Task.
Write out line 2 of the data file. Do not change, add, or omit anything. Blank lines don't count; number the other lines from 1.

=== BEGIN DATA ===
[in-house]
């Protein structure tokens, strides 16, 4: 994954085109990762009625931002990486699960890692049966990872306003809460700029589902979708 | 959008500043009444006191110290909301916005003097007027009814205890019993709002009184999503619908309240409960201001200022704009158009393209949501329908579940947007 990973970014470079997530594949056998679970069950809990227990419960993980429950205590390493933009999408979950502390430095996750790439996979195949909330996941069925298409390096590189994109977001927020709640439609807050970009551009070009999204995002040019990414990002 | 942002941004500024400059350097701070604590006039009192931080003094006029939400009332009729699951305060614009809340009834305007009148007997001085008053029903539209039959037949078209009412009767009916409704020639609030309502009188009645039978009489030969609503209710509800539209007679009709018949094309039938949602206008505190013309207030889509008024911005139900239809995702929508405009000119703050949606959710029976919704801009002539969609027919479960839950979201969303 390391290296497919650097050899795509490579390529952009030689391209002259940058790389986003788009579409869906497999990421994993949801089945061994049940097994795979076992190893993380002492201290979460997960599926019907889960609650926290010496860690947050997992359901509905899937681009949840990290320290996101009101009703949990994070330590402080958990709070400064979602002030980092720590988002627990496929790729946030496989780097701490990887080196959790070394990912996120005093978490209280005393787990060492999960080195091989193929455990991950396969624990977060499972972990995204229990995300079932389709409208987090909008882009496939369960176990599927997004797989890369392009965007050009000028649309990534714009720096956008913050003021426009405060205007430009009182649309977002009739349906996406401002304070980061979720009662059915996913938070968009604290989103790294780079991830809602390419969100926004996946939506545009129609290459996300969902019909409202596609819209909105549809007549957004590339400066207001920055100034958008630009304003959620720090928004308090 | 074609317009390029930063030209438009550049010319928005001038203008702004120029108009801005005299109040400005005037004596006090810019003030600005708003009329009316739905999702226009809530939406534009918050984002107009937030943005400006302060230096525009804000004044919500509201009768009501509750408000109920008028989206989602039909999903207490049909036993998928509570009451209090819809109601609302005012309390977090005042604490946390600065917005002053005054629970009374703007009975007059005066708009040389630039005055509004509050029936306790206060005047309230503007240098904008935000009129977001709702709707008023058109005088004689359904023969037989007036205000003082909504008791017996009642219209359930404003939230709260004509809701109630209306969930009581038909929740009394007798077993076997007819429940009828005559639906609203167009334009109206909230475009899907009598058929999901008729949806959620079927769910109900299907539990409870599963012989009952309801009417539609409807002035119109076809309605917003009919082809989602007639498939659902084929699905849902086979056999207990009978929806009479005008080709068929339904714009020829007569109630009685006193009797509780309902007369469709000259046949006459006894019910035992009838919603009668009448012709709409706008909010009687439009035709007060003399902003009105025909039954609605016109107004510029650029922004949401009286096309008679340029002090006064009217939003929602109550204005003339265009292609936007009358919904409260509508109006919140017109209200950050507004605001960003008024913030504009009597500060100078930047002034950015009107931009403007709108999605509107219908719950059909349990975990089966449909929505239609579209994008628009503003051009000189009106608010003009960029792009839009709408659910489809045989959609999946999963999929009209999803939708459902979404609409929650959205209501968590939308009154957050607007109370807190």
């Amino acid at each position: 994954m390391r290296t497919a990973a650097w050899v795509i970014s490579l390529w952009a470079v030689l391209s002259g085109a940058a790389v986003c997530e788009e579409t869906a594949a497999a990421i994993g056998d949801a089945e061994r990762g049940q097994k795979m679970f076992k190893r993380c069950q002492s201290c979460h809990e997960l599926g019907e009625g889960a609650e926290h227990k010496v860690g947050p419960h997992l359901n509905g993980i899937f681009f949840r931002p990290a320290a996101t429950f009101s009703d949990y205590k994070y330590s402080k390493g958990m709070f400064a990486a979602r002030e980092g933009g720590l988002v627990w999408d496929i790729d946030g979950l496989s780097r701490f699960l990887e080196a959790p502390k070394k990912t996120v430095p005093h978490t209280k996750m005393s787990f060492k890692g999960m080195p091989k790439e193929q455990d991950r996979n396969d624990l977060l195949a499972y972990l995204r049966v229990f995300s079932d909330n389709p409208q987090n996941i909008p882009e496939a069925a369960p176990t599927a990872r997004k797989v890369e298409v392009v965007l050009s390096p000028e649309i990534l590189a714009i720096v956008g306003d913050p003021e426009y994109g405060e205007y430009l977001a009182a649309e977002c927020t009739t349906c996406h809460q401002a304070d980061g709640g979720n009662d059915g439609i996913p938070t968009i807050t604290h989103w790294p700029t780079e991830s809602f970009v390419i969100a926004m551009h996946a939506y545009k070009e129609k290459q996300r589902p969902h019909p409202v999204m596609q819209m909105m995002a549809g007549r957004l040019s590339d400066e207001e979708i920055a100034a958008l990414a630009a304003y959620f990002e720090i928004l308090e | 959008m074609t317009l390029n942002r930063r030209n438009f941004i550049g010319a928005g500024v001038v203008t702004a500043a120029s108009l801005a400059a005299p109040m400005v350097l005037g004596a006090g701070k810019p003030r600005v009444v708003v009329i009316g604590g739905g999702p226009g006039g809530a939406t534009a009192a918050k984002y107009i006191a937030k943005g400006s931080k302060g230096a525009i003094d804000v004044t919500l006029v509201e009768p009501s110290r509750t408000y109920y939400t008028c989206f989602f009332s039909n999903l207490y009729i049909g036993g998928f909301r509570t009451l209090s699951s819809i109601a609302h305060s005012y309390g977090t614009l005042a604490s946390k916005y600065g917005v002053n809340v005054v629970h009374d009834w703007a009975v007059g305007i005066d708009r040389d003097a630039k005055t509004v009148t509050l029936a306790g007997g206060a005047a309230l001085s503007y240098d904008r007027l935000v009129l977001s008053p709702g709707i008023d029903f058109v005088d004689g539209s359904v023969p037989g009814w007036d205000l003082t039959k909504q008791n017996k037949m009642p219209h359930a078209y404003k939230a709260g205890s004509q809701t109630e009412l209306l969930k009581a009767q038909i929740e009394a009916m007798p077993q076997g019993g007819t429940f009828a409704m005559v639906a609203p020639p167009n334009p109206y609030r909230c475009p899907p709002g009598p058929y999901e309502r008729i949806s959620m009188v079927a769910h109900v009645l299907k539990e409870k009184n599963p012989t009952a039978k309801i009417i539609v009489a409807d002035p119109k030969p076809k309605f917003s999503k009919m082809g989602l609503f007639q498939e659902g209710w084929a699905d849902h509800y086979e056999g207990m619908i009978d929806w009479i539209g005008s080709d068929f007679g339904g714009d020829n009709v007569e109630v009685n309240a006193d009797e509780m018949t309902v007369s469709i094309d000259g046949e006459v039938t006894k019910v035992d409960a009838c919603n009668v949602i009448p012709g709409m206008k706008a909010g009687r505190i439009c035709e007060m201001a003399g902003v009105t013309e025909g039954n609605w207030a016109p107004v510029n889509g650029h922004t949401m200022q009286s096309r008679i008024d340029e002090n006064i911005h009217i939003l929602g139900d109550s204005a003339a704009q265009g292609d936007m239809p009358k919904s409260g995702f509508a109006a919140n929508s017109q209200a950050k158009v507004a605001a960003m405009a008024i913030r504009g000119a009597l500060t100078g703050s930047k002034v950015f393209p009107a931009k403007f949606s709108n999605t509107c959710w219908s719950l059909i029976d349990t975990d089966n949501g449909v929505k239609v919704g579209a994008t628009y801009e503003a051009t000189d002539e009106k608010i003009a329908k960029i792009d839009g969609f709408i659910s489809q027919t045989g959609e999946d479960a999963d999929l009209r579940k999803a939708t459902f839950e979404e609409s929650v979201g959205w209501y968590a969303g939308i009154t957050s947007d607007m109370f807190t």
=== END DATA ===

């Protein structure tokens, strides 16, 4: 994954085109990762009625931002990486699960890692049966990872306003809460700029589902979708 | 959008500043009444006191110290909301916005003097007027009814205890019993709002009184999503619908309240409960201001200022704009158009393209949501329908579940947007 990973970014470079997530594949056998679970069950809990227990419960993980429950205590390493933009999408979950502390430095996750790439996979195949909330996941069925298409390096590189994109977001927020709640439609807050970009551009070009999204995002040019990414990002 | 942002941004500024400059350097701070604590006039009192931080003094006029939400009332009729699951305060614009809340009834305007009148007997001085008053029903539209039959037949078209009412009767009916409704020639609030309502009188009645039978009489030969609503209710509800539209007679009709018949094309039938949602206008505190013309207030889509008024911005139900239809995702929508405009000119703050949606959710029976919704801009002539969609027919479960839950979201969303 390391290296497919650097050899795509490579390529952009030689391209002259940058790389986003788009579409869906497999990421994993949801089945061994049940097994795979076992190893993380002492201290979460997960599926019907889960609650926290010496860690947050997992359901509905899937681009949840990290320290996101009101009703949990994070330590402080958990709070400064979602002030980092720590988002627990496929790729946030496989780097701490990887080196959790070394990912996120005093978490209280005393787990060492999960080195091989193929455990991950396969624990977060499972972990995204229990995300079932389709409208987090909008882009496939369960176990599927997004797989890369392009965007050009000028649309990534714009720096956008913050003021426009405060205007430009009182649309977002009739349906996406401002304070980061979720009662059915996913938070968009604290989103790294780079991830809602390419969100926004996946939506545009129609290459996300969902019909409202596609819209909105549809007549957004590339400066207001920055100034958008630009304003959620720090928004308090 | 074609317009390029930063030209438009550049010319928005001038203008702004120029108009801005005299109040400005005037004596006090810019003030600005708003009329009316739905999702226009809530939406534009918050984002107009937030943005400006302060230096525009804000004044919500509201009768009501509750408000109920008028989206989602039909999903207490049909036993998928509570009451209090819809109601609302005012309390977090005042604490946390600065917005002053005054629970009374703007009975007059005066708009040389630039005055509004509050029936306790206060005047309230503007240098904008935000009129977001709702709707008023058109005088004689359904023969037989007036205000003082909504008791017996009642219209359930404003939230709260004509809701109630209306969930009581038909929740009394007798077993076997007819429940009828005559639906609203167009334009109206909230475009899907009598058929999901008729949806959620079927769910109900299907539990409870599963012989009952309801009417539609409807002035119109076809309605917003009919082809989602007639498939659902084929699905849902086979056999207990009978929806009479005008080709068929339904714009020829007569109630009685006193009797509780309902007369469709000259046949006459006894019910035992009838919603009668009448012709709409706008909010009687439009035709007060003399902003009105025909039954609605016109107004510029650029922004949401009286096309008679340029002090006064009217939003929602109550204005003339265009292609936007009358919904409260509508109006919140017109209200950050507004605001960003008024913030504009009597500060100078930047002034950015009107931009403007709108999605509107219908719950059909349990975990089966449909929505239609579209994008628009503003051009000189009106608010003009960029792009839009709408659910489809045989959609999946999963999929009209999803939708459902979404609409929650959205209501968590939308009154957050607007109370807190």